If you’ve been on my mailing list for any length of time, then you’ve already heard me drone on about “authority sites”, and why they’re a solid strategy for long-term success, strong search engine rankings, and so on.
But, as has been oft-reflected by the number of emails I get with this exact question…
“Chris – what do you mean by authority site?”
It’s a valid question.
Is it just a “big” mini-site? Is there a certain amount of articles required to become an “authority”? Who the hell decides what’s authoritative and what isn’t? What’s an authority site??!!
Some people might classify authority as being expert advice and experienced-based, unique content. They’re right, but the way I see it – there’s more to it than that…
My definition of “authority” is this:
A site that’s useful enough, memorable enough, meaningful enough or controversial enough that your visitor’s will actually tell others about it - involuntarily.
It could be 100 pages. It could be 10,000 pages. It could be ONE page. It doesn’t matter – if it’s something genuinely interesting to your visitors, you’ve established web authority.
Here’s some examples of authoritative & useful content:
* Expert and/or effective, compelling content. Usually created by enthusiasts or talented people with effective writing/communication skills. (NOT just a site with PLR content and adsense, in other words…). Examples include sites like ShoeMoney.com, StevePavlina.com, Maddox.Xmission.com (funny & dry humor), and so on.
* A tool or script of some kind. Currency calculators, financial tools, meta-searches and otherwise some kind of helpful or compelling data. Examples include XE.com, Switchboard.com, and Digital Point’s keyword tool. Keep in mind that often, even the most popular sites like this are simply using legal API access to blend and “stack” free data from multiple sources – giving the visitor more data for their search. An example in our own niche here would be the keyword tool at SEOBook.com
* A Portal. This is kind of like a community/information site/review site/forum and so on all in one. Examples include Allan Gardyne’s AssociatePrograms.com, and one of my old favorites as a longboarder – SilverFishLongboarding.com. These take awhile to get going, but can often “evolve” over time out of a good content site or blog. The advantage is that eventually, your users can be providing a lot of your content for you, automatically.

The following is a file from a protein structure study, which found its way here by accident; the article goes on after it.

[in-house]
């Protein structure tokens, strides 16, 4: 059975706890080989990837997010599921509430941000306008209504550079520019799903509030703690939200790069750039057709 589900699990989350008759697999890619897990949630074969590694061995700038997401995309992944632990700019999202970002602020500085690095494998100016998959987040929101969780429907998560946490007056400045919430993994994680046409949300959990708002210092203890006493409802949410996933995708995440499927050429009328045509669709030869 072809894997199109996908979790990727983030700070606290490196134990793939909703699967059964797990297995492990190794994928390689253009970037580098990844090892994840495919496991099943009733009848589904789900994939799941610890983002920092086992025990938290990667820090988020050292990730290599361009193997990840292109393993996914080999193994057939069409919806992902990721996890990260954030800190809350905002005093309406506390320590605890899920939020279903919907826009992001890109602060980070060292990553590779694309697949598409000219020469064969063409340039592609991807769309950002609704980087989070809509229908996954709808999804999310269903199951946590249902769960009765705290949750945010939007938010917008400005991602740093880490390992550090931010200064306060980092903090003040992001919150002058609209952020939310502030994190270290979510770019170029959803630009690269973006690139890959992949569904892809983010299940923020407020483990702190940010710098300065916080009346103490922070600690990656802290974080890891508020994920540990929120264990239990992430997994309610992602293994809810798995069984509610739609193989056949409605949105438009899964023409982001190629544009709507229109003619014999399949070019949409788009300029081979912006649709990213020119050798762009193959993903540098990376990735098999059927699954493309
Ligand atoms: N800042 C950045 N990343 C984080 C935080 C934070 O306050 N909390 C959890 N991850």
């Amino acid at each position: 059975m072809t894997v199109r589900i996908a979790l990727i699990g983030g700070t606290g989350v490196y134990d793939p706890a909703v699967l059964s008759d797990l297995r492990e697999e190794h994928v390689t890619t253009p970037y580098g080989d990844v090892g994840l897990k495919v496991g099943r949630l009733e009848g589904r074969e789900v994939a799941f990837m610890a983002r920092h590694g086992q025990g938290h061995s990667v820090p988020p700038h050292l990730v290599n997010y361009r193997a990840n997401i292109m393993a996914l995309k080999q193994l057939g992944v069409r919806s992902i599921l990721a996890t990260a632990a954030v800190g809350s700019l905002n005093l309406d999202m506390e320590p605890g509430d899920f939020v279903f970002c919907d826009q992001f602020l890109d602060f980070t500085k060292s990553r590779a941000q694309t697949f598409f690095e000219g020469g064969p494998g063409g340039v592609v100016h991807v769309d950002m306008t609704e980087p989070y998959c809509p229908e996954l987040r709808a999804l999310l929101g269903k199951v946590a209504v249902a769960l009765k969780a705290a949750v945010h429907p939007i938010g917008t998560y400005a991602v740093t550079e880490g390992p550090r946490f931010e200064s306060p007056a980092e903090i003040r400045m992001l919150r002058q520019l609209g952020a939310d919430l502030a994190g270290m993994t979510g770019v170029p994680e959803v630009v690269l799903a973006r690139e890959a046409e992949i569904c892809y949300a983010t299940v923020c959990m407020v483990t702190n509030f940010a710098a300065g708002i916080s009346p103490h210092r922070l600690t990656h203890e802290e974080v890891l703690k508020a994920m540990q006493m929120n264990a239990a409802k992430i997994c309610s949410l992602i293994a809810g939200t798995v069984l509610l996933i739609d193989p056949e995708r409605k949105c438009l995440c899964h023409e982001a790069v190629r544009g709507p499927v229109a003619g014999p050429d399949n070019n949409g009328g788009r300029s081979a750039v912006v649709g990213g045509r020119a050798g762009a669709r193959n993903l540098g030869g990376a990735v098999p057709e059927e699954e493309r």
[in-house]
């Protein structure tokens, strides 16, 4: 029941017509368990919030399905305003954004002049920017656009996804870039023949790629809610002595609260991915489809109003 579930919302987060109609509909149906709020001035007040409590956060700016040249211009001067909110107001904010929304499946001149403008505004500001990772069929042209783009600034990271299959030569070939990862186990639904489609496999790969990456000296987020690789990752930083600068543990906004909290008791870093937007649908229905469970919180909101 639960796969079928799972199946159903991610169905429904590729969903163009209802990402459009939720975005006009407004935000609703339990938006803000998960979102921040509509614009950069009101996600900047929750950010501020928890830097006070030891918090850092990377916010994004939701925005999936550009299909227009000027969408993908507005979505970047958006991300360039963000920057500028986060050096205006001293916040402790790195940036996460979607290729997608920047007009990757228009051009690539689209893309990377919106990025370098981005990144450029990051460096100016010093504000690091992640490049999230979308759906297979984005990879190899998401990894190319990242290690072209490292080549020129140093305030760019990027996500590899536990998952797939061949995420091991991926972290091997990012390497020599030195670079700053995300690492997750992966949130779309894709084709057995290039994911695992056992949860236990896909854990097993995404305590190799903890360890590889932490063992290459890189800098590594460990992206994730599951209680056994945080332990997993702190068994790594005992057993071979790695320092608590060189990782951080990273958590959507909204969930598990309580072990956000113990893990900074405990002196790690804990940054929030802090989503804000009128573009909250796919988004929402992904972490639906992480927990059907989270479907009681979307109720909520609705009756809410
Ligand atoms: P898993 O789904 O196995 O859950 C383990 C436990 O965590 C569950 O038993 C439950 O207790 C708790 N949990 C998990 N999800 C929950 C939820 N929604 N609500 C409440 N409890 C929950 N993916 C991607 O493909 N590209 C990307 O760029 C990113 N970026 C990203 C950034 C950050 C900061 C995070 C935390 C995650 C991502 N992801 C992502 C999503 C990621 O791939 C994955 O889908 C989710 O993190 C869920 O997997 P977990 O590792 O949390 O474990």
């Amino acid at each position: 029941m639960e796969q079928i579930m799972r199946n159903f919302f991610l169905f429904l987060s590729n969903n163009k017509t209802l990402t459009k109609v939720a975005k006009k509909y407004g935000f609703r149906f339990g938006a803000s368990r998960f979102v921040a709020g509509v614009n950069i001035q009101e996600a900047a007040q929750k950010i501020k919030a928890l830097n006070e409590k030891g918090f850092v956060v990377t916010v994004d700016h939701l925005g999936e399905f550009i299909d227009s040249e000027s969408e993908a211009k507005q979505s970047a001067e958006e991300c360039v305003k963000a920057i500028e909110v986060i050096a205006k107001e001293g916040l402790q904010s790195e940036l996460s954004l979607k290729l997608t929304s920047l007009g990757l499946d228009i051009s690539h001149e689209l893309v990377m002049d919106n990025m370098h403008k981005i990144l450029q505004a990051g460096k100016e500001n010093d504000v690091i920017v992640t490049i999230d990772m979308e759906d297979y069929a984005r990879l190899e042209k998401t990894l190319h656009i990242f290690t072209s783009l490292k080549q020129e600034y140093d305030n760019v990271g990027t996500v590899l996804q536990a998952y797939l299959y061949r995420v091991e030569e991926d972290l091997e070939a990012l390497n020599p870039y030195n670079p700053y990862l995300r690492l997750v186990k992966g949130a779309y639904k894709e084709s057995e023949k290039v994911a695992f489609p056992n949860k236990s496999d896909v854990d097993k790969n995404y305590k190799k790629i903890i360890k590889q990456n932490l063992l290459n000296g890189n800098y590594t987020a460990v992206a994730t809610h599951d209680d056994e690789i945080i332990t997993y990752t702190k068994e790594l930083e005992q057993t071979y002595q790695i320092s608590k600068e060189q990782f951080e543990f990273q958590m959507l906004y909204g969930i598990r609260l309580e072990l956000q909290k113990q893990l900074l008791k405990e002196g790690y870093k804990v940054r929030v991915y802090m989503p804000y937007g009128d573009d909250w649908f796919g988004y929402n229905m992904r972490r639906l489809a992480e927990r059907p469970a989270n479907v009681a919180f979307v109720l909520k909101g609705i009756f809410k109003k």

* A Directory with a Purpose. Not just a “web directory” in a niche, but rather, something that truly helps to organize the market for your visitors. Examples include things like public records directories (like SearchEngineZ.com), industry directories like BoardFolio.com, and so on. Keep in mind that the long-tail traffic and exposure that this will earn you will be phenomenal in some markets, and if your site comes across as being well-structured and authoritative (ie. not just a scraper site), then you’ll get lots of incoming backlinks because it will be seen as a central resource.
Hint: This directory-with-a-purpose model is an example of something you can do in any niche regardless of knowledge or experience – all it takes is proper organizing. For instance, in our very own affiliate marketing niche, there’s a site like this at LifeTimeCommissions.com, which lists many affiliate programs that have residual payout structures. Whoever owns the site probably knows their stuff - but he wouldn’t have to.
You don’t have to be an expert to create something useful when you’re simply organizing information…
And my last example,
* Authoritative Review Sites. Sites like TopTenReviews.com, RottenTomatoes.com and others like it are perceived as being more “trustworthy” because their content is objective and it’s more like “meta-reviews” – meaning that they’ve mostly just calculated an overall product rating based on the aggregate views of several expert reviewers/critics in each applicable product category.
You can do this on a smaller-scale in any niche, but it would be best to shoot for a larger overall genre so as to appear less biased. Again, this is an example of how to create very trustworthy content (using other people’s opinions to form an aggregate consensus in a nice, visual format) without having to “know” a damn thing yourself.
There’s other examples of authority sites, to be sure – but can you see the difference here between an authority site and “yet another affiliate” site?
So perhaps there’s two overall qualifiers for the definition of an authority site:
1. A site that’s useful enough, memorable enough, meaningful enough or controversial enough that your visitor’s will actually tell others about it - involuntarily.
2. A site that the majority of your affiliate competition will be too lazy to build or even contend with…
Internet users aren’t stupid.
The majority of them know when they’re being sold to, and most affiliates (from what I’ve seen) absolutely suck at writing in an authoritative, believable tone. Hyping products and trying to hard-sell stuff is ineffective in almost every case.
When people are researching a product decision or otherwise looking to buy something – by and large, what they want to base that decision on is FACTS.
So that’s the other half of it.
When you can “marry” the elements of authority function with authoritative communication – you have the skills necessary for building a sustainable (and genuinely helpful), six-figure business and beyond.
It’s when you don’t need to rely on Google for traffic due to word of mouth, press, other sites spreading exposure and so on that your search engine rankings will become solidified naturally. And those are the rankings that stand the test of time.
Ironic, but true.
P.S. Yes, products are “authority sites” by my definition as well, but it’s a different kind of category altogether. For the purposes of clarification, this blog post is referring to sites that are monetized with affiliate offers.